Has the tourism industry been asking the right question about business travel recovery?


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Issue # 2 (580 Words/3 minutes)

Has the tourism industry been asking the right question about business travel recovery?

Business travel is a critical segment to many tourism destinations and for a lot of good reasons. Many destinations have millions invested in infrastructure to support this segment; business travelers visit mid-week, and lots of businesses, including hotels, restaurants, and attractions are highly dependent on business travel Since Covid 19 took hold, tourism in many destinations, especially city and gateway destinations that depend on international and business travel, have experienced significant adverse impacts. In contrast, outdoor destinations have held their own and in many places, have seen visitation levels exceed pre COVID levels. One of the big questions has been when will business travel return to pre-pandemic levels? When will those meetings and group functions be booked? Forecasts have been all over the place anywhere from the end of 2021 to 2025. It remains a big question. But is it the right question? Maybe the question is not when will business travel return, but a more important question might be how it will return? Covid has changed many things in the industry. Why wouldn't it impact how business travel returns. A recent Inc Magazine article, "Delta Air Lines Just Shared a Surprising New Insight. Passengers Are Already Making Big Changes," suggests two important insights.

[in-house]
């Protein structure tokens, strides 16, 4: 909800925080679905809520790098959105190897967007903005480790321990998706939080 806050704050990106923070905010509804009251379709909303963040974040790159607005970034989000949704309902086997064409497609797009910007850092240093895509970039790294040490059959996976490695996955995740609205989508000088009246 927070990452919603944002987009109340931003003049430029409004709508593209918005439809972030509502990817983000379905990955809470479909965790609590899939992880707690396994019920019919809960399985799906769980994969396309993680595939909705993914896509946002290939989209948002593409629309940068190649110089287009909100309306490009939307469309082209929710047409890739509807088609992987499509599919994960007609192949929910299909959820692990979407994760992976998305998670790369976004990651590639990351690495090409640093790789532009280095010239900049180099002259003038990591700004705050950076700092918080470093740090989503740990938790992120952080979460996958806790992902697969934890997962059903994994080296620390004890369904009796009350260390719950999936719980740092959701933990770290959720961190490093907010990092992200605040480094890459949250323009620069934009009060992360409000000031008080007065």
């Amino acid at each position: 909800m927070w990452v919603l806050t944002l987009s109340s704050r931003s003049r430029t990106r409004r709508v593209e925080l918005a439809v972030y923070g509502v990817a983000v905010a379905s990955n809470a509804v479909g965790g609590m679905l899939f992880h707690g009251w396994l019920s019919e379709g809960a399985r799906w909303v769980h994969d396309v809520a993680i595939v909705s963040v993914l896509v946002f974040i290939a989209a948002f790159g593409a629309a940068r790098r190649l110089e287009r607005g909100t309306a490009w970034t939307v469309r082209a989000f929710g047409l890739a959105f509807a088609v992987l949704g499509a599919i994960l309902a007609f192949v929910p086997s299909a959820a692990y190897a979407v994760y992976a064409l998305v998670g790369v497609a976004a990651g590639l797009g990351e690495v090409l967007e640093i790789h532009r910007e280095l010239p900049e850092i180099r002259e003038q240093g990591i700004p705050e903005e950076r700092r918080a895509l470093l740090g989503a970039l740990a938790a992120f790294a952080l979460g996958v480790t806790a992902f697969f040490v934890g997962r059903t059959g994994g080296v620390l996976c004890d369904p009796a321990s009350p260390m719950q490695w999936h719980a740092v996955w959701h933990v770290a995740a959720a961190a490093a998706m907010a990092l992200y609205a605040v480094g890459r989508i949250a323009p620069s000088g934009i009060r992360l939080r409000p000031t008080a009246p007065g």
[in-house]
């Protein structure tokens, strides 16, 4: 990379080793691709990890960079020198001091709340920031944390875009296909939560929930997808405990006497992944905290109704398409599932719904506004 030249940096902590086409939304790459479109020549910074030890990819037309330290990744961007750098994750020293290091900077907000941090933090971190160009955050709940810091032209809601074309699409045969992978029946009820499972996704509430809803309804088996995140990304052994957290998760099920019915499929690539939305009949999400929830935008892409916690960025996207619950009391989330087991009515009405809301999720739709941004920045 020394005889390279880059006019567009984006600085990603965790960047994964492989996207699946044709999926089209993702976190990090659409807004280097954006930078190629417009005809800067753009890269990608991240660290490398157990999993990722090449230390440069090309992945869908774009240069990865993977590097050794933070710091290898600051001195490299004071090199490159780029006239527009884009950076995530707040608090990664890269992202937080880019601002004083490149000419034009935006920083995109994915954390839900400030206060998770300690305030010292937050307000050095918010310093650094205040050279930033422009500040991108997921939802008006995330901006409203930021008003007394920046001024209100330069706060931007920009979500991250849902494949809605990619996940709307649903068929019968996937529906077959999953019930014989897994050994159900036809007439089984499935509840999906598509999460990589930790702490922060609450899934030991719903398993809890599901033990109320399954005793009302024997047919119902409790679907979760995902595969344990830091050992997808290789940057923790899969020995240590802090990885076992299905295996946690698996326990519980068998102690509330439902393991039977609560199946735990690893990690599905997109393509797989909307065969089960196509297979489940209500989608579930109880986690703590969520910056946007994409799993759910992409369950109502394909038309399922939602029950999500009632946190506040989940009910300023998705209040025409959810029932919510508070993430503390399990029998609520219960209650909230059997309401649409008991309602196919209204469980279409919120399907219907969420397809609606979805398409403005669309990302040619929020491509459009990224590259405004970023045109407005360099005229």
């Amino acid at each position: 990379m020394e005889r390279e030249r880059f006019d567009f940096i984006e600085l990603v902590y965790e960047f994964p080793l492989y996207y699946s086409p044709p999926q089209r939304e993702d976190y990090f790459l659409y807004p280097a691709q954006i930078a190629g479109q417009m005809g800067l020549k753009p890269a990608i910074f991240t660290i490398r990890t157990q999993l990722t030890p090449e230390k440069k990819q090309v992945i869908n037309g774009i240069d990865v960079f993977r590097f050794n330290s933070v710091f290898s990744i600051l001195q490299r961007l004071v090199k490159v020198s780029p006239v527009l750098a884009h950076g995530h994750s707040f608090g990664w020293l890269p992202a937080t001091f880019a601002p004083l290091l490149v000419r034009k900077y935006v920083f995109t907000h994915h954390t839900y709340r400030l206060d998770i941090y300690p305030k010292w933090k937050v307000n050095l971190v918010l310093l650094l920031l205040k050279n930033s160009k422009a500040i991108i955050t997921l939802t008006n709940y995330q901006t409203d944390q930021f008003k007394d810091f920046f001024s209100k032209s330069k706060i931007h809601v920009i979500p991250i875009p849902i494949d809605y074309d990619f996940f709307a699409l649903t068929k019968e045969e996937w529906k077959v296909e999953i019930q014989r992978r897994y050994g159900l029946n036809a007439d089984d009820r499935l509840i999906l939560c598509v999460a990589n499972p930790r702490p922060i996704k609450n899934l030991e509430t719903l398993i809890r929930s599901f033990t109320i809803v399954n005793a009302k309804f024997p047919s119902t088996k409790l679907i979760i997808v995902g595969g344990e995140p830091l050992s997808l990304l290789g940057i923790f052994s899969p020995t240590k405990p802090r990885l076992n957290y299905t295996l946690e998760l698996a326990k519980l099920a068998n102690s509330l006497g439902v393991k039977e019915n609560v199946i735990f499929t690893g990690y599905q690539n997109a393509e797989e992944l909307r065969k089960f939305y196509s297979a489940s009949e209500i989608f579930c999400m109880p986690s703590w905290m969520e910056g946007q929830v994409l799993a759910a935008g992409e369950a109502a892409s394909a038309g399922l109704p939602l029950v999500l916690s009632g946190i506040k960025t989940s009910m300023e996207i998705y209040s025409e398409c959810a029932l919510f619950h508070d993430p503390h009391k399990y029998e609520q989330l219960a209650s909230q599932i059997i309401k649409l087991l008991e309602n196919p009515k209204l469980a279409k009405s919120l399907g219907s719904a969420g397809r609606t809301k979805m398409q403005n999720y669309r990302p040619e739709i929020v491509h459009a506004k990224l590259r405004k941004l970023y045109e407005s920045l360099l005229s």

1. Yes, business travel is down and will probably stay down for a while.

2. There's also a rise in a new kind of customer: an individual consumer who is now willing to

pay for premium service, even though they don't have a corporate employer footing the bill.

​An interview with Delta CEO Ed Bastian in the same article sheds some fascinating insight. According to Delta, their first-class cabin space primarily sold to corporate businesses is now being replaced with individual "high-end consumers," they are driving demand for premium products like business-class travel. What's fueling this change, and how does it impact your destination's business travel strategy? The article states that we have experienced millions of Americans walking away from traditional jobs (Not all of them low pay hospitality jobs). Still, many of them did not look for other jobs. "Instead, millions of these people left to launch their businesses, or else to try to turn side hustles into full-time, profit-producing efforts." As a result, many are traveling for business and have become used to first-class travel. If you are a destination built on traditional business travel, it remains to be seen if this segment will return in numbers that were seen pre-pandemic in either the short or medium term. It also raises the possibility that this new class of travelers may replace the traditional segment but to what degree? What will the demand level be if you are a destination with significant built infrastructure for business and meeting travel? It is important to note that companies saved billions of dollars in travel expenses during the pandemic, and online technology replaced many face-to-face meetings. It is unclear to what degree those same companies will want to absorb those travel expenses again. If this scenario plays out in any way, it raises the question of what happens to infrastructure built for classic business and meeting travel? For insight, watch the airlines as they have the biggest interest in business travel, and they will not hesitate to change their business model if they need to. ​Something to think about, and you are developing your 2022 and beyond strategy. For more information contact Carl Ribaudo; carl@smgonline.net


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